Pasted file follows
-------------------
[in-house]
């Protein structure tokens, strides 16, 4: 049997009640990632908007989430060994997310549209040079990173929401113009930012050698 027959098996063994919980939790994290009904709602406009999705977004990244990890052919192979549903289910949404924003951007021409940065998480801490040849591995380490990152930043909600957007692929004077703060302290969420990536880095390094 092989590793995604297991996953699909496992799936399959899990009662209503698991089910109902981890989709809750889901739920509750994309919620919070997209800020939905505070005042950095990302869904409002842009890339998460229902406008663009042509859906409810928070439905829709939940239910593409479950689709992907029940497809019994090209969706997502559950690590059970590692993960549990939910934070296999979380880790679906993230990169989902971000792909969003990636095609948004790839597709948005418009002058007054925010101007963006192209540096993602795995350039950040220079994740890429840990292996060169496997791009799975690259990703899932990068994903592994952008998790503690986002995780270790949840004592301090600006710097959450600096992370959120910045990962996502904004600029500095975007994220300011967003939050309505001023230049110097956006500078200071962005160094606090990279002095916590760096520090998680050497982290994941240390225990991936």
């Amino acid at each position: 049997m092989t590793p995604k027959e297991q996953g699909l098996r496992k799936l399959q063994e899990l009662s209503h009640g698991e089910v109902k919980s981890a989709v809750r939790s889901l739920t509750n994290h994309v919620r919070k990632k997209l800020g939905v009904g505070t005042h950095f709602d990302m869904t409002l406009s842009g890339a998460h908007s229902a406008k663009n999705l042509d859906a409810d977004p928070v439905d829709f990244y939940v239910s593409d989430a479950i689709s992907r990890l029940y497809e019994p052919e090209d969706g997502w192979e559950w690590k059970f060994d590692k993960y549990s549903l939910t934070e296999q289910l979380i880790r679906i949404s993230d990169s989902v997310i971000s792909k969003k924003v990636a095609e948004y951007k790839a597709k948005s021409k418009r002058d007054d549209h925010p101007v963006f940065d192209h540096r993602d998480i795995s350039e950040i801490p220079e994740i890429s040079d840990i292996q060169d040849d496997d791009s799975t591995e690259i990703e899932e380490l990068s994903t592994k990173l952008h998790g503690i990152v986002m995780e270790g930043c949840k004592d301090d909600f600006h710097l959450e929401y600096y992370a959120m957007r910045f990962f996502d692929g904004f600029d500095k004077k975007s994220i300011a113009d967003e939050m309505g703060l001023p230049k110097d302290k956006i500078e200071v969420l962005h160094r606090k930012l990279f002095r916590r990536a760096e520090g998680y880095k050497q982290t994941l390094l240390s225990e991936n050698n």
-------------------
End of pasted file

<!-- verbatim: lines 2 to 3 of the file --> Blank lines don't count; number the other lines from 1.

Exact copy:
């Protein structure tokens, strides 16, 4: 049997009640990632908007989430060994997310549209040079990173929401113009930012050698 027959098996063994919980939790994290009904709602406009999705977004990244990890052919192979549903289910949404924003951007021409940065998480801490040849591995380490990152930043909600957007692929004077703060302290969420990536880095390094 092989590793995604297991996953699909496992799936399959899990009662209503698991089910109902981890989709809750889901739920509750994309919620919070997209800020939905505070005042950095990302869904409002842009890339998460229902406008663009042509859906409810928070439905829709939940239910593409479950689709992907029940497809019994090209969706997502559950690590059970590692993960549990939910934070296999979380880790679906993230990169989902971000792909969003990636095609948004790839597709948005418009002058007054925010101007963006192209540096993602795995350039950040220079994740890429840990292996060169496997791009799975690259990703899932990068994903592994952008998790503690986002995780270790949840004592301090600006710097959450600096992370959120910045990962996502904004600029500095975007994220300011967003939050309505001023230049110097956006500078200071962005160094606090990279002095916590760096520090998680050497982290994941240390225990991936």
């Amino acid at each position: 049997m092989t590793p995604k027959e297991q996953g699909l098996r496992k799936l399959q063994e899990l009662s209503h009640g698991e089910v109902k919980s981890a989709v809750r939790s889901l739920t509750n994290h994309v919620r919070k990632k997209l800020g939905v009904g505070t005042h950095f709602d990302m869904t409002l406009s842009g890339a998460h908007s229902a406008k663009n999705l042509d859906a409810d977004p928070v439905d829709f990244y939940v239910s593409d989430a479950i689709s992907r990890l029940y497809e019994p052919e090209d969706g997502w192979e559950w690590k059970f060994d590692k993960y549990s549903l939910t934070e296999q289910l979380i880790r679906i949404s993230d990169s989902v997310i971000s792909k969003k924003v990636a095609e948004y951007k790839a597709k948005s021409k418009r002058d007054d549209h925010p101007v963006f940065d192209h540096r993602d998480i795995s350039e950040i801490p220079e994740i890429s040079d840990i292996q060169d040849d496997d791009s799975t591995e690259i990703e899932e380490l990068s994903t592994k990173l952008h998790g503690i990152v986002m995780e270790g930043c949840k004592d301090d909600f600006h710097l959450e929401y600096y992370a959120m957007r910045f990962f996502d692929g904004f600029d500095k004077k975007s994220i300011a113009d967003e939050m309505g703060l001023p230049k110097d302290k956006i500078e200071v969420l962005h160094r606090k930012l990279f002095r916590r990536a760096e520090g998680y880095k050497q982290t994941l390094l240390s225990e991936n050698n």